The municipality of Janiuay comprised the highest number of Dengue cases in the province of Iloilo.
In a visit in the Janiuay Rural Health Unit, they conferred that among other Iloilo towns, Janiuay has the highest cases of dengue recorded at 275 with one death this year. The reason is that the town is particularly into farming and that in rainy seasons, the spread of Dengue carrying mosquito’s such as genus Aedes, predominantly A. aegypti increases. Janiuay, in terms of geographical structures, comprises communities or barangays far from the nearby hospital in the town.
Going back to the use of Tawa-tawa, this is an example in which some Janiuaynons who are situated in far-flung areas would rather prefer the use of such herb because it can be found anywhere even though one would just meander in the backyard.
Though helpful, medical assistance is first encouraged by the DOH if one has Dengue.
What the higher health departments say?
In a national interview of GMA News last February, Dr. Lyndon Lee Suy, DOH manager for the Dengue Control and Prevention Program said that they are not stopping people from using Tawa-tawa because it was evaluated to have no toxic substance or any chemical in it. Drinking Tawa-tawa juice is fluid replacement, which is basically the thrust for dengue.
In 2012, the Department of Science and Technology’s Philippine Council for Health Research and Development was doing a study on dynamic ingredients of Tawa-tawa which were reportedly being used by some people as to cure dengue. The plant reportedly contains anti-viral, anti-inflammatory properties and has the ability to increase blood platelets. However, the use of such herb is not yet scientifically proven and that people are encouraged to seek first medical assistance before experimenting with the plant. They might give the wrong amount of dosage that would riskily lead to the utilization of large doses as it may cause gastrointestinal irritation, nausea, and vomiting. One must know that excessive and long-drawn-out intake of Tawa-tawa may impede iron absorption. It can also potentially worsen the condition of dengue patients as it could induce peeing, which could lead to further dehydration.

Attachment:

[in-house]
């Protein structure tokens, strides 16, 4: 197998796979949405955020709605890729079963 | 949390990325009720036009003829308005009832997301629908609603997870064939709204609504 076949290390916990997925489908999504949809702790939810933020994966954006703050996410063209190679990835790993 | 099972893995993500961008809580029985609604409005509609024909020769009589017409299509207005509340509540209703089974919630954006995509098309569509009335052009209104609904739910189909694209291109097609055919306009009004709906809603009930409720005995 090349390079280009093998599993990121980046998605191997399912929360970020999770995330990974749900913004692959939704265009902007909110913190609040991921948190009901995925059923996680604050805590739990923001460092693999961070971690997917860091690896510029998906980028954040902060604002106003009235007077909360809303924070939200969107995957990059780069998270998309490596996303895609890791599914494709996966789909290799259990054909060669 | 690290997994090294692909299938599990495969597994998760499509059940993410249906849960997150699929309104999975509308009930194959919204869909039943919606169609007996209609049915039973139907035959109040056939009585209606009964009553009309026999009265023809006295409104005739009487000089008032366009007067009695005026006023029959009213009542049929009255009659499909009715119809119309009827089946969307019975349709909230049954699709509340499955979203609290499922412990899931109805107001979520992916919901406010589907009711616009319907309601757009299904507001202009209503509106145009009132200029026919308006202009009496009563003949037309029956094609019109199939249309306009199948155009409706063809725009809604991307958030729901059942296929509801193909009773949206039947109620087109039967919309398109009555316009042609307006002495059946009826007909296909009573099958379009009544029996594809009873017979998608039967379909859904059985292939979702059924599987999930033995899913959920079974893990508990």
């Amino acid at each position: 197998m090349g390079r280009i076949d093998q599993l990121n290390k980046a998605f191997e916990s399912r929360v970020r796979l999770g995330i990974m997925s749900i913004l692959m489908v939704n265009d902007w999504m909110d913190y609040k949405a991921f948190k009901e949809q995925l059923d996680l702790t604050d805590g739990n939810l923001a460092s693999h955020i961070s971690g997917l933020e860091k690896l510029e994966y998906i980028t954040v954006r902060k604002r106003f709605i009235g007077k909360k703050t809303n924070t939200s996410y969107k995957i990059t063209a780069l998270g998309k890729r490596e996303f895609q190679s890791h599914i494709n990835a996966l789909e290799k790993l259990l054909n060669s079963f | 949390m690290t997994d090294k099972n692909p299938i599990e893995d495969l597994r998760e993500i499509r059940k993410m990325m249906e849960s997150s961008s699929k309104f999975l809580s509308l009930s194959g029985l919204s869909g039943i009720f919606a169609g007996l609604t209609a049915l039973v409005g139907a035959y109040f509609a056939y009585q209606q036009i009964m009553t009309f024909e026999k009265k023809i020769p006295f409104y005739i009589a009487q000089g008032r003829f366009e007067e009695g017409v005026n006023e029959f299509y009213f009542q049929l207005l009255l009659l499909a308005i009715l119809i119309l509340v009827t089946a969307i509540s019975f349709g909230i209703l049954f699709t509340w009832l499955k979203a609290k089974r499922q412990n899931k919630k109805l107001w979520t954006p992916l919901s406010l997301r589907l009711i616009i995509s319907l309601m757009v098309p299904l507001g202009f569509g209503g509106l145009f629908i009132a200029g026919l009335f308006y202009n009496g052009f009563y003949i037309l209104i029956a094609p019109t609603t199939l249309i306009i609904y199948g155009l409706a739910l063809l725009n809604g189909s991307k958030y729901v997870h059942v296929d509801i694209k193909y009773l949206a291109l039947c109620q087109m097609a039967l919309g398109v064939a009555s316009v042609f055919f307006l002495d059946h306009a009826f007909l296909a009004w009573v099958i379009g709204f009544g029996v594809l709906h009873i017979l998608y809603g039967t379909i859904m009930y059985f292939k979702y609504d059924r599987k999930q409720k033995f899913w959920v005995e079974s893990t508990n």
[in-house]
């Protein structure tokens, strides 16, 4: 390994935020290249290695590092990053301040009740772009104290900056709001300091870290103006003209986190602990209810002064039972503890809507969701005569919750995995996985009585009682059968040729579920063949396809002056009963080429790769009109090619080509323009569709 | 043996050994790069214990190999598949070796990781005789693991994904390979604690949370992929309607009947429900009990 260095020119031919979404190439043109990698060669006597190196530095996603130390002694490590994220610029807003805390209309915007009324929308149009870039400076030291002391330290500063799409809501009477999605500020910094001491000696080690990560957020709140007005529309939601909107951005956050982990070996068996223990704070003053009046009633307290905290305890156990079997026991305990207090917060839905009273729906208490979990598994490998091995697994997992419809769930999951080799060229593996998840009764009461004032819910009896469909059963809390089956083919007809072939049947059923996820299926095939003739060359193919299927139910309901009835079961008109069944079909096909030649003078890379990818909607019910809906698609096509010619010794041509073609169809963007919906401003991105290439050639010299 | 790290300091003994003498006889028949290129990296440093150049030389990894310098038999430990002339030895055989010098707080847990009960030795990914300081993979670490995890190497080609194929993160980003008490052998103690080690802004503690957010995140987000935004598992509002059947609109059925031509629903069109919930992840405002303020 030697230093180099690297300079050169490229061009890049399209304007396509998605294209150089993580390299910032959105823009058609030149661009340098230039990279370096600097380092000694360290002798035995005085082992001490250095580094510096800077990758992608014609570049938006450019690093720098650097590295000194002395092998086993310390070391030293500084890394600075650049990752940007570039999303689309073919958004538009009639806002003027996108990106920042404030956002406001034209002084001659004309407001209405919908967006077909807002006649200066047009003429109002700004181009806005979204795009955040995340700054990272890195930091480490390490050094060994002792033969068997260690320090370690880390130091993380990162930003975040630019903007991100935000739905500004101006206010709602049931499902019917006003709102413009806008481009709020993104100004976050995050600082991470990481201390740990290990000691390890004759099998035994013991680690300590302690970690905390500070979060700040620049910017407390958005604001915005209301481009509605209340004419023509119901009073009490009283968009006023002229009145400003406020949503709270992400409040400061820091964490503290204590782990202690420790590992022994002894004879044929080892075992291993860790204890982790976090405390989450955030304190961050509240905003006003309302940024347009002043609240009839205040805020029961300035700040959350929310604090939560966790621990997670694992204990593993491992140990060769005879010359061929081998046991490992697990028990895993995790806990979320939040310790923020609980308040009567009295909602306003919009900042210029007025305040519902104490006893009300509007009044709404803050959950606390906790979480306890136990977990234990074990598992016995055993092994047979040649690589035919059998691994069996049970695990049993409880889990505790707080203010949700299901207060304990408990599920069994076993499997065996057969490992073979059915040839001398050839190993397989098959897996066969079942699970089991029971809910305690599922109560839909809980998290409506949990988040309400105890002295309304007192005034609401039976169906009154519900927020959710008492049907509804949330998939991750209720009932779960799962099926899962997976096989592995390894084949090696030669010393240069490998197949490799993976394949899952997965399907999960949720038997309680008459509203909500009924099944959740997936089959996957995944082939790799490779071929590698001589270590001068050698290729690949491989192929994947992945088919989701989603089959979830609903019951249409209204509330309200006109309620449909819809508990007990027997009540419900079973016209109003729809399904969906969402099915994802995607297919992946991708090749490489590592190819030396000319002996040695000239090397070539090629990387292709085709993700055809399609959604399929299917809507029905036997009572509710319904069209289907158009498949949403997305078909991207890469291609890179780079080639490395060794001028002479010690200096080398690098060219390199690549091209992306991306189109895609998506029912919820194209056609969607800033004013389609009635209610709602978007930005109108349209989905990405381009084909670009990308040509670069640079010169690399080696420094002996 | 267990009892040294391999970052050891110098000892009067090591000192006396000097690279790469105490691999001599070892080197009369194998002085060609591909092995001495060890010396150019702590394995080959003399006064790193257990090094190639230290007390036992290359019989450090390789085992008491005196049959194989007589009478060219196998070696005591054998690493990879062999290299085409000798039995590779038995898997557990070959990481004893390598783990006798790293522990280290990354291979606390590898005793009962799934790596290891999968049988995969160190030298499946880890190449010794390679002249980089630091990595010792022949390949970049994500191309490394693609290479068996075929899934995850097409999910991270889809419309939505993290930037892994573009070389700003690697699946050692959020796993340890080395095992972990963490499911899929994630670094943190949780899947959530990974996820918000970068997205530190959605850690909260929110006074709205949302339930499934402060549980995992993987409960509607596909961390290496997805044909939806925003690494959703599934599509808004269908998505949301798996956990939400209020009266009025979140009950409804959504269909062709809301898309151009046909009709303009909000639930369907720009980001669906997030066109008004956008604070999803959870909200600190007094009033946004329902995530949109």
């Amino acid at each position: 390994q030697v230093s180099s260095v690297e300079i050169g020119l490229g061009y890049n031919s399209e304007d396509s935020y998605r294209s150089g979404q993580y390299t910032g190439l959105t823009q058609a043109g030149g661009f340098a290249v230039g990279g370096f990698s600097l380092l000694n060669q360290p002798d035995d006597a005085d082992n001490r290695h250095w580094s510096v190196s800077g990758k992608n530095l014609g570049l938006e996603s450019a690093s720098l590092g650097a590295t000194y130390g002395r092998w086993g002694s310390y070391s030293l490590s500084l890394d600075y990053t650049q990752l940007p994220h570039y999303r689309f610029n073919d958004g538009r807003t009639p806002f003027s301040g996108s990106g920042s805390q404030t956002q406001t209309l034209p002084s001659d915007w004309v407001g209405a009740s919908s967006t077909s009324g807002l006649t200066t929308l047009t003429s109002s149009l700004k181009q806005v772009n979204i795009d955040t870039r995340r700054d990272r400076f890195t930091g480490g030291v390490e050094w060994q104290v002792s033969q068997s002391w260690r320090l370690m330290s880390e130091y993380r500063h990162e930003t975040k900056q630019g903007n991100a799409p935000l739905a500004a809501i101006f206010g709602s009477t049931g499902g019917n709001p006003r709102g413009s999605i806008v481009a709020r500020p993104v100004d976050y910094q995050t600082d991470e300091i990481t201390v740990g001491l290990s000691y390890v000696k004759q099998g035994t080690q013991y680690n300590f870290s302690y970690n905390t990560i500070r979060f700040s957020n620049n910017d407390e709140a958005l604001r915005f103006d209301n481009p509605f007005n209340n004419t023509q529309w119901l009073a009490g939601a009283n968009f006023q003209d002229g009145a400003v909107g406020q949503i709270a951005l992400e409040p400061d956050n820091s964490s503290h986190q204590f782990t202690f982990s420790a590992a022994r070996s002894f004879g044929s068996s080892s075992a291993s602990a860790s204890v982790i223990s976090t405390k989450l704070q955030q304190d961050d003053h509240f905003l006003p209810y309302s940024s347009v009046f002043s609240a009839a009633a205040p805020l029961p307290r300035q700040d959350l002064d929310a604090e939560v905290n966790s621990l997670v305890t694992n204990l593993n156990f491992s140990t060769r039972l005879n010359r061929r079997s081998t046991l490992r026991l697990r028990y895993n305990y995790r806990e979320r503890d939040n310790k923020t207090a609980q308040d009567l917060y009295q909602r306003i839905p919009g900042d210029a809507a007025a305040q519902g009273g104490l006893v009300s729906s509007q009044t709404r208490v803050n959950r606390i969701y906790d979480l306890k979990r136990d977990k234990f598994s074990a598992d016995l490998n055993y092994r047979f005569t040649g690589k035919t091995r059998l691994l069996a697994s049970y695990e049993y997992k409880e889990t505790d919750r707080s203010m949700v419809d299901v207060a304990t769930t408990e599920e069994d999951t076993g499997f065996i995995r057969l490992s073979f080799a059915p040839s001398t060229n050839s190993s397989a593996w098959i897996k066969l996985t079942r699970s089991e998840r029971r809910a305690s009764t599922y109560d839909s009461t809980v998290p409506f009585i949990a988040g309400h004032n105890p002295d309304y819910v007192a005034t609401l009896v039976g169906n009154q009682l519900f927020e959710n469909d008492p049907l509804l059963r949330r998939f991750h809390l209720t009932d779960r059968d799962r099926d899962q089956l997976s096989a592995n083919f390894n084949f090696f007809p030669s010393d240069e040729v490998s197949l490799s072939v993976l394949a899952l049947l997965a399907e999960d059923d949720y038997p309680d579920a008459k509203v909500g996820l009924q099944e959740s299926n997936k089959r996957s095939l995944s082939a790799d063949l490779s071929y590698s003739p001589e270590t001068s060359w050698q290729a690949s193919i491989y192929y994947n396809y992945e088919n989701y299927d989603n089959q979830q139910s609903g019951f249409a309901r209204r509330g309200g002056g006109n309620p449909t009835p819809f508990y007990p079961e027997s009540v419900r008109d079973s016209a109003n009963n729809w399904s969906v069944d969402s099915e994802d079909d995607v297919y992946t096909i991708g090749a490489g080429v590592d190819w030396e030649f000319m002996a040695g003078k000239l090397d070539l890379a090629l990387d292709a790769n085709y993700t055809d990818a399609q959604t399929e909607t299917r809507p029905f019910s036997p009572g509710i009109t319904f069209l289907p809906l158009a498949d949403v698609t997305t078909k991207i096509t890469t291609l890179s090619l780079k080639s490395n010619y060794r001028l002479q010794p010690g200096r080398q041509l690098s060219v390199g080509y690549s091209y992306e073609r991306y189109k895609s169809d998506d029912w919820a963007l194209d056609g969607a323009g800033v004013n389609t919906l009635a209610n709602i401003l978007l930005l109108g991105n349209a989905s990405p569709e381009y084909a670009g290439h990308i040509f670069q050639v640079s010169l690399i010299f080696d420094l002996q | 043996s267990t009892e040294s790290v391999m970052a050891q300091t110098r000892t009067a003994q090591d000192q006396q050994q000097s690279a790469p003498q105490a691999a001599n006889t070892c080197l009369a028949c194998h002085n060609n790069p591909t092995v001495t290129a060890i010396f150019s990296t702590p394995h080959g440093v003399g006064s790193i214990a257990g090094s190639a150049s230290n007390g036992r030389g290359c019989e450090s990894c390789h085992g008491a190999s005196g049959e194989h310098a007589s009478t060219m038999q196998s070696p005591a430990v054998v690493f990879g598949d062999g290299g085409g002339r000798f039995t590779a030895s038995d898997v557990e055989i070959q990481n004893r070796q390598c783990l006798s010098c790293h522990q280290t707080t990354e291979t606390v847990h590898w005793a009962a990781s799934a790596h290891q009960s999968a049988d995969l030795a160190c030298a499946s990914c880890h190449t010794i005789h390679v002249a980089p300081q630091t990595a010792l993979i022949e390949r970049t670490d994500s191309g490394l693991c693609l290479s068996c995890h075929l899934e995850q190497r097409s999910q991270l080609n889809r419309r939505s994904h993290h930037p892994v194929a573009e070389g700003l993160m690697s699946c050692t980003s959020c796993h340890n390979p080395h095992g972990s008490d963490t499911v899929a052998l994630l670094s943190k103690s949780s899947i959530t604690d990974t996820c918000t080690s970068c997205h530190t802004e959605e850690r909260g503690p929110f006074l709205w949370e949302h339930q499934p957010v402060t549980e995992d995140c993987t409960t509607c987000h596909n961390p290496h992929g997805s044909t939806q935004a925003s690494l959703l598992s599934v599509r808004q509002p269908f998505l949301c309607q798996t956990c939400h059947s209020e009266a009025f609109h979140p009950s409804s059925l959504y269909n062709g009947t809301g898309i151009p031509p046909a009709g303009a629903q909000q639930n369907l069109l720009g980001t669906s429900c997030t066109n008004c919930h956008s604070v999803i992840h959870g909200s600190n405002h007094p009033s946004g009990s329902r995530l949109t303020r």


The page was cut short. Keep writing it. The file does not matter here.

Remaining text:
The Department of Health itself, gave a statement last September, 2010 via Dr. Eric Tayag of the DOH’s National Epidemiology Center that, “This is not the right time to experiment on Tawa-tawa. We need a controlled environment to observe the benefits of Tawa-tawa among patients,” he said. “We don’t want mothers to concoct any formulation to any patients who may suspect to have dengue because we have the standards for treatment at home and they can easily go to hospitals for expert advice,” Dr. Tayag added.
In an ambush interview of The Philippine Star in last June, 2013, Health Secretary Enrique Ona said they do not endorse Tawa-tawa but at the same time they are not prohibiting it. According to him, “We cannot promote Tawa-tawa because if we do that, we must have proof that it is really medically effective and, at the same time, safe and there must be a study on that before we can be able to endorse it”.
What is the DevCom’s Role To This?
In Development Communication Science, it is very important that people should be able to get access with right information of the use of medicinal plants or newly-discovered species of plants that may able to help contribute in the innovation of the various medical fields.